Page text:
There was so much purple. Purple flags, hats, jerseys, and painted faces and nails. What’s more, there was a big supply of hope before Sunday’s sold-out AFC championship game between the Ravens and the Kansas City Chiefs.

By 10 a.m., there was gridlock getting into the city from every direction, and by noon there were lines at the bars in neighborhoods around M&T Bank Stadium. The Ravens Walk between the football stadium and Oriole Park at Camden Yards was mobbed with people going to the game and others just wanting to be there, despite a steady drizzle and temperatures in the 40s.

“It’s a beautiful Sunday,” said Tamra Perkins, a lifelong Baltimorean who brought her 7-year-old son, Ryan, to see the Marching Ravens band ahead of the game. “Lamar [Jackson] will be our sunshine.”

It was a moment almost the whole town wanted the same thing: one more win.

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Fans partied in the parking lots, and one guy stomped a Chiefs jersey. Season ticket holder Matt Tor danced with friends in a muddy stretch; he had given his ticket to his mother. Colleen Golden brought her son Charlie, 4, and daughter Caroline, 2, to the stadium so they’d know what it meant to be part of The Flock.

Juul dances on top of a Kansas City Chiefs jersey at M&T Bank Stadium before the AFC Championship game on January 28, 2024. (Kaitlin Newman/The Baltimore Banner)
Ravens fans are outraged during the fourth quarter of the AFC Championship game against the Kansas City Chiefs at M&T Bank Stadium on Sunday, Jan. 28, 2024. (Kylie Cooper/The Baltimore Banner)
Matt Torr enjoys a beer while tailgating at M&T Bank Stadium before the AFC Championship game on January 28, 2024. (Kaitlin Newman/The Baltimore Banner)

The hope was palpable into halftime, even with the team down by 10 points.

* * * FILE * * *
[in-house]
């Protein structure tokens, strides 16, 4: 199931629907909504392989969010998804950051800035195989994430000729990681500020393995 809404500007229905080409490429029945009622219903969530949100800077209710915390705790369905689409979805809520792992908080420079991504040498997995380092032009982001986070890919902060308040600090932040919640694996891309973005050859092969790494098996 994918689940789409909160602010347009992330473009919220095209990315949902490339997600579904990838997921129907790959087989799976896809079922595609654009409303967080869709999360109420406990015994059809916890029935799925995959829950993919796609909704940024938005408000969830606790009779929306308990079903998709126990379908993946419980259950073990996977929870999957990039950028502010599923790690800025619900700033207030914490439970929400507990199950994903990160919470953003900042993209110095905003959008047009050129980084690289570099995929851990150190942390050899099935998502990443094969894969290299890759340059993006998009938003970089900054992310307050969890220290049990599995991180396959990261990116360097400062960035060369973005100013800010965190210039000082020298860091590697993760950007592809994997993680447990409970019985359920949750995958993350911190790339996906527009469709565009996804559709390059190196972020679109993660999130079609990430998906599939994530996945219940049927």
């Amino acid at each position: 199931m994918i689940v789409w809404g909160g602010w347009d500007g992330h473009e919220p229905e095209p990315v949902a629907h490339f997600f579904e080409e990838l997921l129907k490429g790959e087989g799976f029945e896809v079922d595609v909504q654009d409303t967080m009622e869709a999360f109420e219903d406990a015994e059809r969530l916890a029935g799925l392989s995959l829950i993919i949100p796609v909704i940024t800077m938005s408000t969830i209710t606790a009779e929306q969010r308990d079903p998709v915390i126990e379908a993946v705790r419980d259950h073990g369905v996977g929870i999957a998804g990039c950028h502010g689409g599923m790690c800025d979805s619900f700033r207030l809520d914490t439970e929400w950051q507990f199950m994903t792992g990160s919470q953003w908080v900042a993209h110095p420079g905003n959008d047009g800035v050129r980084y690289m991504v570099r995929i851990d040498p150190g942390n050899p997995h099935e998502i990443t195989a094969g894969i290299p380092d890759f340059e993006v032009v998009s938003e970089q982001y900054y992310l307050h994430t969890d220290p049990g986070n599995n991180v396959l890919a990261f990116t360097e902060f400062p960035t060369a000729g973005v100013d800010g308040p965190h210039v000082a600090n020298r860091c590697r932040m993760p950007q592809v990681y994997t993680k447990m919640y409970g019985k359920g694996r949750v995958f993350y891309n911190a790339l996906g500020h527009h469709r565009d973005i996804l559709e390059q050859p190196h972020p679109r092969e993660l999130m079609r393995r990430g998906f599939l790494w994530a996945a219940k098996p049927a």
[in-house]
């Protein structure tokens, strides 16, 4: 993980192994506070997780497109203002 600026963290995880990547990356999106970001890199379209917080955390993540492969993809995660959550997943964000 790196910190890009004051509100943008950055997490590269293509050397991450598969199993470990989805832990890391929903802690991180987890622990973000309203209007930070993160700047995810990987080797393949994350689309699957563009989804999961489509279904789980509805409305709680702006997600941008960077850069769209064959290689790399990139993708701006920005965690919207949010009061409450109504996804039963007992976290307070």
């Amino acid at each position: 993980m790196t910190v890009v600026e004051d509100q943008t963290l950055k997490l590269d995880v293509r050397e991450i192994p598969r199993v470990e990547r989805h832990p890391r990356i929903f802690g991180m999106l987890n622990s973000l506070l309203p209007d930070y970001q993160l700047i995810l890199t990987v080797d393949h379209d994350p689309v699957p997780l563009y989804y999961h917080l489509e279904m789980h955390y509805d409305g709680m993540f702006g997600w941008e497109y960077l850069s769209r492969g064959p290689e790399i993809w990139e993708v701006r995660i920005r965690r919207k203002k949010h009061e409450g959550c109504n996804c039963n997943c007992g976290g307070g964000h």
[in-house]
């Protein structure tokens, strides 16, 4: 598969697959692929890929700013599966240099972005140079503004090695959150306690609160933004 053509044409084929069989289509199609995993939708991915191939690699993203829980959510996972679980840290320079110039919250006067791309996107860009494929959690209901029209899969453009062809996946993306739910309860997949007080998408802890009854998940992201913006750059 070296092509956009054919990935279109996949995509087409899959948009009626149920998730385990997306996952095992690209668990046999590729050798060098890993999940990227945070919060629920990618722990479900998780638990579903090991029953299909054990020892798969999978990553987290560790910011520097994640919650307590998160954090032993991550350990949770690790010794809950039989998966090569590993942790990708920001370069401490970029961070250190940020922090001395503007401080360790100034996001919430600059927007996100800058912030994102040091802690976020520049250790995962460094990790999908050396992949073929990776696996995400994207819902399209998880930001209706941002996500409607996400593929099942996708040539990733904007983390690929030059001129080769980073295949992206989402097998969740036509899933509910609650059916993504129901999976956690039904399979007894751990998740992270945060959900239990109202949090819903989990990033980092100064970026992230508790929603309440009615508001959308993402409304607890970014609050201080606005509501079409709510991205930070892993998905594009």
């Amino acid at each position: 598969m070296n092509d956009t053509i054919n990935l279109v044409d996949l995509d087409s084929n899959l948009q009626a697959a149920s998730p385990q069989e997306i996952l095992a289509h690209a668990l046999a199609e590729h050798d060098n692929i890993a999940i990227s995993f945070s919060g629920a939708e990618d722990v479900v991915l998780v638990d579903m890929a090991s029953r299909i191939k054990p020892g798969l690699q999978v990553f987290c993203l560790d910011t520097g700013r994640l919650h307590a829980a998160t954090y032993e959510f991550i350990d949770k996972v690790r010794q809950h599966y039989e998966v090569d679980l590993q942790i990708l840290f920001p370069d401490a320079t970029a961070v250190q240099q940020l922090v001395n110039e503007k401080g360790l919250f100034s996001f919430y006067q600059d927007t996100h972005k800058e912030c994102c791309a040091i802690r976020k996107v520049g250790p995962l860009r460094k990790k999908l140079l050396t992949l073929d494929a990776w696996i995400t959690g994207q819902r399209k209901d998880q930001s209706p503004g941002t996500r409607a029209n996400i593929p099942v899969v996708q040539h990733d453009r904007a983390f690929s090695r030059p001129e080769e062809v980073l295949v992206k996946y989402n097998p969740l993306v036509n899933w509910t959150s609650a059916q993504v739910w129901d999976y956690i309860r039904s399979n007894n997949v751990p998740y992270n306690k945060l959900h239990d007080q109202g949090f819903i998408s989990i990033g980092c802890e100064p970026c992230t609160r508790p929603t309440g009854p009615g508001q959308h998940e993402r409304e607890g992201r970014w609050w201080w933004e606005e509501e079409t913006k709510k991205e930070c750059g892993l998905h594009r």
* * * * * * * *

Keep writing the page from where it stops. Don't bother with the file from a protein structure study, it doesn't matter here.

But, as the game stretched on with no relief, the finger-pointing by fans began — at the refs, that boyfriend of Taylor Swift and even Lamar.

“The defense was there,” said Dan Choi of Sykesville, who came to the game with his wife, Kelly, and was searching for something positive.

Watching the game on a giant screen outside M&T, most in the crowd stood by their quarterback. Another fan, Sunny Dukes, said he still should be the league MVP.

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Others even taunted those who began streaming out of the stadium with minutes to go: “There’s still time” and “now we score.”

Whitney Taylor, a season ticket holder, watched the whole game outside the stadium because she and fellow fan Richard Bless could get only one playoff ticket. She was proud of her team, she said, “win or lose.” They will be back next year.

Amid the clear mistakes — the end zone fumble and interception in the fourth quarter — there was heartbreak forming. Wanting it just might not be enough this year.

Three points in the fourth quarter fueled hope. But, in the end, it wasn’t the Ravens’ year to go all the way.

That’s OK, said Chad Lance, a University of Maryland Eastern Shore student decked out in gemstones and Ravens garb.

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“You’re not going to win the Super Bowl every year. If they did, it wouldn’t be so precious,” he said.

“But we were a part of the story this year, and how many other teams were home or wherever you go when you’re not still part of it?” he said. “They made it to the AFC championship game, and that’s success.”

A dejected Ravens fan buries their head in their hands as hope for the Ravens victory starts to slip away.
A dejected Ravens fan buries their head in their hands as hope for the Ravens victory starts to slip away. (Kylie Cooper/The Baltimore Banner)
Dejected Ravens fans leave M&T Bank Stadium after the AFC Championship game on January 28, 2024. (Kaitlin Newman/The Baltimore Banner)

Meredith Cohn is a health and medicine reporter for The Baltimore Banner, covering the latest research, public health developments and other news. She has been covering the beat in Baltimore for more than two decades. 

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